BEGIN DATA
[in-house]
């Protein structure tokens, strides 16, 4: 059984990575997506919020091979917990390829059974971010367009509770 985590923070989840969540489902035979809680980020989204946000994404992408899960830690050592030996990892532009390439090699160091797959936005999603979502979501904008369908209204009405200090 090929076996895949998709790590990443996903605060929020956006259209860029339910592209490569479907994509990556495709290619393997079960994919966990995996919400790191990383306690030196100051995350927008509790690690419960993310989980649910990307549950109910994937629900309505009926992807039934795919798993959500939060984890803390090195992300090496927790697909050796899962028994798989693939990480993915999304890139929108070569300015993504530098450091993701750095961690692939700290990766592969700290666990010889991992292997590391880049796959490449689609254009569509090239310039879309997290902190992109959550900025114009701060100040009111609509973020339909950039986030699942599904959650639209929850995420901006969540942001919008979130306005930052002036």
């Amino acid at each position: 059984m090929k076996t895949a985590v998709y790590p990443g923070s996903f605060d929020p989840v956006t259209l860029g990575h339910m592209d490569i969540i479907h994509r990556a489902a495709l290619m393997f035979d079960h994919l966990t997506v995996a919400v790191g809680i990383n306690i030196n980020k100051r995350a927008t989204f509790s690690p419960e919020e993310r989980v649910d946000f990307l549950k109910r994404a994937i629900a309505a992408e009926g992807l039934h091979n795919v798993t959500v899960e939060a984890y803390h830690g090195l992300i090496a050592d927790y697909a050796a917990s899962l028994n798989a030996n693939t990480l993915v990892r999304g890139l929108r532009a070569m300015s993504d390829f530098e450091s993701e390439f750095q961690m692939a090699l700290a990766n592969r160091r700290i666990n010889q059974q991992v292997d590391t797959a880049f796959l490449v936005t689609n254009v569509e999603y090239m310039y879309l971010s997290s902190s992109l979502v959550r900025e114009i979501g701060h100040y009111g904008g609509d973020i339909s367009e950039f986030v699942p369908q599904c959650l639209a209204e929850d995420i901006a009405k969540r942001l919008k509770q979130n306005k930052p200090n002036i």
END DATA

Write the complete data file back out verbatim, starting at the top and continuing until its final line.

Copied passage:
[in-house]
């Protein structure tokens, strides 16, 4: 059984990575997506919020091979917990390829059974971010367009509770 985590923070989840969540489902035979809680980020989204946000994404992408899960830690050592030996990892532009390439090699160091797959936005999603979502979501904008369908209204009405200090 090929076996895949998709790590990443996903605060929020956006259209860029339910592209490569479907994509990556495709290619393997079960994919966990995996919400790191990383306690030196100051995350927008509790690690419960993310989980649910990307549950109910994937629900309505009926992807039934795919798993959500939060984890803390090195992300090496927790697909050796899962028994798989693939990480993915999304890139929108070569300015993504530098450091993701750095961690692939700290990766592969700290666990010889991992292997590391880049796959490449689609254009569509090239310039879309997290902190992109959550900025114009701060100040009111609509973020339909950039986030699942599904959650639209929850995420901006969540942001919008979130306005930052002036």
């Amino acid at each position: 059984m090929k076996t895949a985590v998709y790590p990443g923070s996903f605060d929020p989840v956006t259209l860029g990575h339910m592209d490569i969540i479907h994509r990556a489902a495709l290619m393997f035979d079960h994919l966990t997506v995996a919400v790191g809680i990383n306690i030196n980020k100051r995350a927008t989204f509790s690690p419960e919020e993310r989980v649910d946000f990307l549950k109910r994404a994937i629900a309505a992408e009926g992807l039934h091979n795919v798993t959500v899960e939060a984890y803390h830690g090195l992300i090496a050592d927790y697909a050796a917990s899962l028994n798989a030996n693939t990480l993915v990892r999304g890139l929108r532009a070569m300015s993504d390829f530098e450091s993701e390439f750095q961690m692939a090699l700290a990766n592969r160091r700290i666990n010889q059974q991992v292997d590391t797959a880049f796959l490449v936005t689609n254009v569509e999603y090239m310039y879309l971010s997290s902190s992109l979502v959550r900025e114009i979501g701060h100040y009111g904008g609509d973020i339909s367009e950039f986030v699942p369908q599904c959650l639209a209204e929850d995420i901006a009405k969540r942001l919008k509770q979130n306005k930052p200090n002036i």